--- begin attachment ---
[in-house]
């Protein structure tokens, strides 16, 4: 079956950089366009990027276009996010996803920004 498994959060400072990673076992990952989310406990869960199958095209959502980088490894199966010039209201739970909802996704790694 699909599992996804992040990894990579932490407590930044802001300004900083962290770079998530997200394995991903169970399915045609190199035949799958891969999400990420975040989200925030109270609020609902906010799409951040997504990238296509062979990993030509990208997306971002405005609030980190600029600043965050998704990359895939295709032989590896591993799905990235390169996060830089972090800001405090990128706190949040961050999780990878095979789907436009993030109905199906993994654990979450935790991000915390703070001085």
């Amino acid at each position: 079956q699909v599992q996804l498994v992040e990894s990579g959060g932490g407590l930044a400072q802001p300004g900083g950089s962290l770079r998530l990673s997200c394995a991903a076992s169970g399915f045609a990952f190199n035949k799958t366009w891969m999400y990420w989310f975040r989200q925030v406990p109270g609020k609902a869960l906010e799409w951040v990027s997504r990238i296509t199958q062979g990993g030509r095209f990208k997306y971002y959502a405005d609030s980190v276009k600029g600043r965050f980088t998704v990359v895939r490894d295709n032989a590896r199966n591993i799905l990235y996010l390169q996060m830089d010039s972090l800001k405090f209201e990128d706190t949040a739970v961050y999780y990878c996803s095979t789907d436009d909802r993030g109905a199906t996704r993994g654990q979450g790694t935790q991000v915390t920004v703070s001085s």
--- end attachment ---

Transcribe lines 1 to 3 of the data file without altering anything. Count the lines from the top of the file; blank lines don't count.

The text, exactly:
[in-house]
């Protein structure tokens, strides 16, 4: 079956950089366009990027276009996010996803920004 498994959060400072990673076992990952989310406990869960199958095209959502980088490894199966010039209201739970909802996704790694 699909599992996804992040990894990579932490407590930044802001300004900083962290770079998530997200394995991903169970399915045609190199035949799958891969999400990420975040989200925030109270609020609902906010799409951040997504990238296509062979990993030509990208997306971002405005609030980190600029600043965050998704990359895939295709032989590896591993799905990235390169996060830089972090800001405090990128706190949040961050999780990878095979789907436009993030109905199906993994654990979450935790991000915390703070001085």
């Amino acid at each position: 079956q699909v599992q996804l498994v992040e990894s990579g959060g932490g407590l930044a400072q802001p300004g900083g950089s962290l770079r998530l990673s997200c394995a991903a076992s169970g399915f045609a990952f190199n035949k799958t366009w891969m999400y990420w989310f975040r989200q925030v406990p109270g609020k609902a869960l906010e799409w951040v990027s997504r990238i296509t199958q062979g990993g030509r095209f990208k997306y971002y959502a405005d609030s980190v276009k600029g600043r965050f980088t998704v990359v895939r490894d295709n032989a590896r199966n591993i799905l990235y996010l390169q996060m830089d010039s972090l800001k405090f209201e990128d706190t949040a739970v961050y999780y990878c996803s095979t789907d436009d909802r993030g109905a199906t996704r993994g654990q979450g790694t935790q991000v915390t920004v703070s001085s």